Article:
though I didn’t use that material in the film. Sniadecki: As a foreigner filming in China. one may discover many important or compelling details. I began filming with the two crews of workers (all from Renshou County in Sichuan). revelations. In terms of these more confrontational or antagonistic official obstacles to filming in China. without fail. We would have to explain that we were friends before these interlopers would leave us alone. negative reactions by people working in an official capacity are usually due to their concern that what I film will be posted online or used in such a way that may bring reprimand or punishment. the train workers or even the train chief him/herself will come down upon me and insist I stop filming. I tend not to pursue sensitive topics or places just for the sake of their status as spectacles or their potential for causing a stir—but in the process of shooting what I see as necessary for a particular film project. but rather a city resident using the space of the lot opened by the demolition process to access the other boulevard. Essentially. In situations like these. creates an optical illusion: a man seems to be sitting on a flat surface on the ground. bent over their tools. or tiny narratives in the corners. there were times when I would be filming a quiet moment with one person along the river promenade and crowded around behind me were twenty or thirty people. What in general is the experience of filming in China like for you. sweating on the mounds of gray rubble. an issue that comes up several times in the film. or a security guard. questioned. including your Demolition. every night I went out for a stroll with the workers from Chaiqian (Demolition)—we went out every night together—a plainclothes policeman. in fact. or even a citizen on the street would accost us and either demand to know what I was doing filming these men and women. This is entirely understandable. and concentrated when that opening shot transforms into the 360 degree pan that moves away from the moment you describe and sweeps across the worksite of laborers actually pounding and cleaving concrete from the valuable. In addition to concern over the potential loss of “face” in international media. bound-to-be-recycled rebar. in tank tops and flip-flops. not a worker. and Grierson was drawn to it as well. I quite like your reading. and I shot during that time. and sometimes even forced to erase what I’ve filmed. MacDonald: One of the things shared by many of the films that have come out of the Sensory Ethnography Lab. no protective gear or hard hats. these people were trying to protect the national image of China and believed the foreigner with the camera should not be focusing on these uneducated migrants from the countryside. of people moving in and out of the city and in and out of each other’s lives. and one very obvious way that people relate to their environment is through their labor. After all. we realize that the man is actually a distance above the ground. I’d just gotten back to Chengdu after being denied access to a film project in the north of the province. And. are these moments unusual or do they happen regularly—I assume the latter since they become a motif in Sichuan Triptych. In fact. The Lumières filmed people involved in labor. wondering what the foreigner was up to. Sometimes it is curiosity. I see that illusory moment you describe. but rather film the state-of-the-art infrastructure or stories of educated and wealthy Chinese that would bring international prestige to the country. I sometimes wish I had another cameraperson filming everything that is going on behind and around the camera. Such footage might make an interesting addition to a film. This is more a matter of “face” in China. and forming a theme of the film overall. it’s your camera.things in my daily life—chance encounters or fleeting moments—although I have no idea what I might do with these diary-like jottings. in the slow disclosure of space and event within each shot. though. You’re right about the issue of class in China today penetrating practically each shot of Chaiqian (Demolition). But the pedestrian you mention who reveals the actual depth of the space by stepping into the frame before this full-circle pan is. I do get stopped. I would imagine. asking other bystanders what was going on. Is that how you understand that opening shot? Sniadecki: As a relatively vague Marxist and a closet class warrior. they stayed on the site for three weeks. I did write about my experiences with Gao Jianqing for MEDIA FIELDS ONLINE JOURNAL. I have encountered this during the shooting of every film. I re-connected with a few of them at another site. is an interest in physical labor. that instigates the policewoman’s intervention. trying to steal a glance through the viewfinder. a policeman tells you to stop filming— and it’s clear that at the end of Chaiqian. or. Unlike some journalists or other filmmakers. economic inequality in China is conspicuous and so extreme in degree and scope that it’s reflected in practically every image one might take of China today. Other times the response is more prohibitive. sometimes these reactions are unavoidable. Sniadecki: Labor is super-interesting for cinema. yet typical demolition site. There you have the middle-aged migrant workers. MacDonald: The opening shot of Chaiqian. Sometimes they even bring me into their little office on the train and ask to review all . the camera of a visitor to China. where I filmed with him and his family. Scanning each long-take image. while the four managers perched atop of the skate park half-pipe structure stare down on this blow-out battlefield of demolition which they command. and recently on every shoot during production of my upcoming film on China’s railway system. Things may not be what they seem. as a cue or signal as to how to watch the entirety of the film. I encounter a range of responses. Sensory Ethnography cultivates an interest in people’s relationship to their environment. MacDonald: In each of the three sections of Sichuan Triptych. they are afraid they will lose their job. poignant. that the critique of class in China would be perhaps more legible. and all fields and layers of the image are activated. in some cases. and went back to the village of the man working with the blowtorch (Gao Jianqing). try to prevent me from filming. but when a worker walks into the image. In Songhua. the day after the building had been demolished. or perhaps could form the subject matter for another film entirely devoted to these various reactions to the politics of representation. in each of the several versions I've seen. I wanted Demolition to end with the sense of transience. Inevitably. when viewers are surprised that what they took to be a flat ground surface is revealed to be a much more complex and vacuous space. including at the end when the policewoman questions you and the workers. and happened to be walking in the center of the city when I came across that amazing. I read this as a metaphor for the realities of class structure in China. for example. while I’m filming on the trains.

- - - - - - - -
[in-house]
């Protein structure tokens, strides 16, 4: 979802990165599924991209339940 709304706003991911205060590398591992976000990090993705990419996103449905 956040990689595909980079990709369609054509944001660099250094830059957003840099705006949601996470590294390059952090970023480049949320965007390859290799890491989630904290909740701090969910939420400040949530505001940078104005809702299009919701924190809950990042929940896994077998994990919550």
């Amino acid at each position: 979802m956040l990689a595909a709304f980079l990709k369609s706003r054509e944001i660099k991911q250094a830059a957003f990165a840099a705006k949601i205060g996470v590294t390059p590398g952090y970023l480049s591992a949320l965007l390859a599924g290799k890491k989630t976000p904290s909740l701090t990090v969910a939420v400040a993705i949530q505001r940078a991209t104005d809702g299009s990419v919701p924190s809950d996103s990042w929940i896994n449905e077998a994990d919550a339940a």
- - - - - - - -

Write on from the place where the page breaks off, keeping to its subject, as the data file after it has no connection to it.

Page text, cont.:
it is hard to know what is considered sensitive or taboo. the Cultural Revolution. But the big no-no’s—Tibet. and Tiananmen Square—will read more always be taboo. since the political climate regularly shifts in China. the footage and demand I delete any footage containing train workers or any identifying markers. MENU MEDIA MURMURS 2017 2016 2015 2014 2013 2012 2011 2010 2009 home journal archive subscribe about history contact submit . Overall. It’s all very ad-hoc. others are less concerned. And all this is mitigated by the particular sensibility of the individual I am dealing with: some officials are more paranoid and controlling. Xinjiang. such as the train number. Taiwan.